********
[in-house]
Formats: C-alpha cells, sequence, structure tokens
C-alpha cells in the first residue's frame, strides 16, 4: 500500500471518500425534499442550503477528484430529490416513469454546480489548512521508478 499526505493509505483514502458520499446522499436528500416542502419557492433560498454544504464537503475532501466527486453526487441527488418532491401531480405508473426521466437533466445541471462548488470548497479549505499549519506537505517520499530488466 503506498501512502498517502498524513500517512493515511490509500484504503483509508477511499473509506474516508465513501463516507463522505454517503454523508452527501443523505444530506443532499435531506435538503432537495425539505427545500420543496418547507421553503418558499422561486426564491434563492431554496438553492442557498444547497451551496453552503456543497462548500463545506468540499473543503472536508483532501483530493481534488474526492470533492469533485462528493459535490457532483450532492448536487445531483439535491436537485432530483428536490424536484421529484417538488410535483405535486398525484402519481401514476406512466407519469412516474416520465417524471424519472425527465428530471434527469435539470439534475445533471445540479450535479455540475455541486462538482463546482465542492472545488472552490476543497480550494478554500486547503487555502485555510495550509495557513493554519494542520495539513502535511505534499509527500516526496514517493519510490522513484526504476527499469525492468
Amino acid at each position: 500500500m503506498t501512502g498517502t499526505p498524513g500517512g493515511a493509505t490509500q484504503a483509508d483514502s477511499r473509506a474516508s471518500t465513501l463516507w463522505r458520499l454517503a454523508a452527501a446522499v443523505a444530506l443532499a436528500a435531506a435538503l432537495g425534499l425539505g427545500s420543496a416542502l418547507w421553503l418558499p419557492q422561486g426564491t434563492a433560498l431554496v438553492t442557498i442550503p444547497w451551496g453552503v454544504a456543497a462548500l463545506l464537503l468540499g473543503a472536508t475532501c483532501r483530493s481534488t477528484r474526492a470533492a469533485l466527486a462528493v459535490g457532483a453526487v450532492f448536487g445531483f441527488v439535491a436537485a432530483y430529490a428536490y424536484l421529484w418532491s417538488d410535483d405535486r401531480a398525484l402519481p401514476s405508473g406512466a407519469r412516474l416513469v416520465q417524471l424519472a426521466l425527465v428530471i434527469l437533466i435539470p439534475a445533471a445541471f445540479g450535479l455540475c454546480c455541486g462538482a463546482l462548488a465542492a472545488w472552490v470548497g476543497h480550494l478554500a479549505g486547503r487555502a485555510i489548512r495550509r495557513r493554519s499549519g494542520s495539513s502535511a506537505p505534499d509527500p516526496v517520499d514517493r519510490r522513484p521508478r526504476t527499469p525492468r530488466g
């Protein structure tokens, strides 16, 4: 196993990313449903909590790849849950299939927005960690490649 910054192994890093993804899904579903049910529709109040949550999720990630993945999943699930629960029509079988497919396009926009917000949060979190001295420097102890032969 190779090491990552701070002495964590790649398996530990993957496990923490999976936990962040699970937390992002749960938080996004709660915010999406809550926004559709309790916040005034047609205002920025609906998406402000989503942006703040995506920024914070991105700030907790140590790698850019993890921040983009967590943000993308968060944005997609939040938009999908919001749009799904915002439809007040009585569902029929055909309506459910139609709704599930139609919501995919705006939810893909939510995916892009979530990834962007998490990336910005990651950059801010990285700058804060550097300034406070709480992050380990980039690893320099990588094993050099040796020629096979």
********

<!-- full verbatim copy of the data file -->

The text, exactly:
[in-house]
Formats: C-alpha cells, sequence, structure tokens
C-alpha cells in the first residue's frame, strides 16, 4: 500500500471518500425534499442550503477528484430529490416513469454546480489548512521508478 499526505493509505483514502458520499446522499436528500416542502419557492433560498454544504464537503475532501466527486453526487441527488418532491401531480405508473426521466437533466445541471462548488470548497479549505499549519506537505517520499530488466 503506498501512502498517502498524513500517512493515511490509500484504503483509508477511499473509506474516508465513501463516507463522505454517503454523508452527501443523505444530506443532499435531506435538503432537495425539505427545500420543496418547507421553503418558499422561486426564491434563492431554496438553492442557498444547497451551496453552503456543497462548500463545506468540499473543503472536508483532501483530493481534488474526492470533492469533485462528493459535490457532483450532492448536487445531483439535491436537485432530483428536490424536484421529484417538488410535483405535486398525484402519481401514476406512466407519469412516474416520465417524471424519472425527465428530471434527469435539470439534475445533471445540479450535479455540475455541486462538482463546482465542492472545488472552490476543497480550494478554500486547503487555502485555510495550509495557513493554519494542520495539513502535511505534499509527500516526496514517493519510490522513484526504476527499469525492468
Amino acid at each position: 500500500m503506498t501512502g498517502t499526505p498524513g500517512g493515511a493509505t490509500q484504503a483509508d483514502s477511499r473509506a474516508s471518500t465513501l463516507w463522505r458520499l454517503a454523508a452527501a446522499v443523505a444530506l443532499a436528500a435531506a435538503l432537495g425534499l425539505g427545500s420543496a416542502l418547507w421553503l418558499p419557492q422561486g426564491t434563492a433560498l431554496v438553492t442557498i442550503p444547497w451551496g453552503v454544504a456543497a462548500l463545506l464537503l468540499g473543503a472536508t475532501c483532501r483530493s481534488t477528484r474526492a470533492a469533485l466527486a462528493v459535490g457532483a453526487v450532492f448536487g445531483f441527488v439535491a436537485a432530483y430529490a428536490y424536484l421529484w418532491s417538488d410535483d405535486r401531480a398525484l402519481p401514476s405508473g406512466a407519469r412516474l416513469v416520465q417524471l424519472a426521466l425527465v428530471i434527469l437533466i435539470p439534475a445533471a445541471f445540479g450535479l455540475c454546480c455541486g462538482a463546482l462548488a465542492a472545488w472552490v470548497g476543497h480550494l478554500a479549505g486547503r487555502a485555510i489548512r495550509r495557513r493554519s499549519g494542520s495539513s502535511a506537505p505534499d509527500p516526496v517520499d514517493r519510490r522513484p521508478r526504476t527499469p525492468r530488466g
């Protein structure tokens, strides 16, 4: 196993990313449903909590790849849950299939927005960690490649 910054192994890093993804899904579903049910529709109040949550999720990630993945999943699930629960029509079988497919396009926009917000949060979190001295420097102890032969 190779090491990552701070002495964590790649398996530990993957496990923490999976936990962040699970937390992002749960938080996004709660915010999406809550926004559709309790916040005034047609205002920025609906998406402000989503942006703040995506920024914070991105700030907790140590790698850019993890921040983009967590943000993308968060944005997609939040938009999908919001749009799904915002439809007040009585569902029929055909309506459910139609709704599930139609919501995919705006939810893909939510995916892009979530990834962007998490990336910005990651950059801010990285700058804060550097300034406070709480992050380990980039690893320099990588094993050099040796020629096979």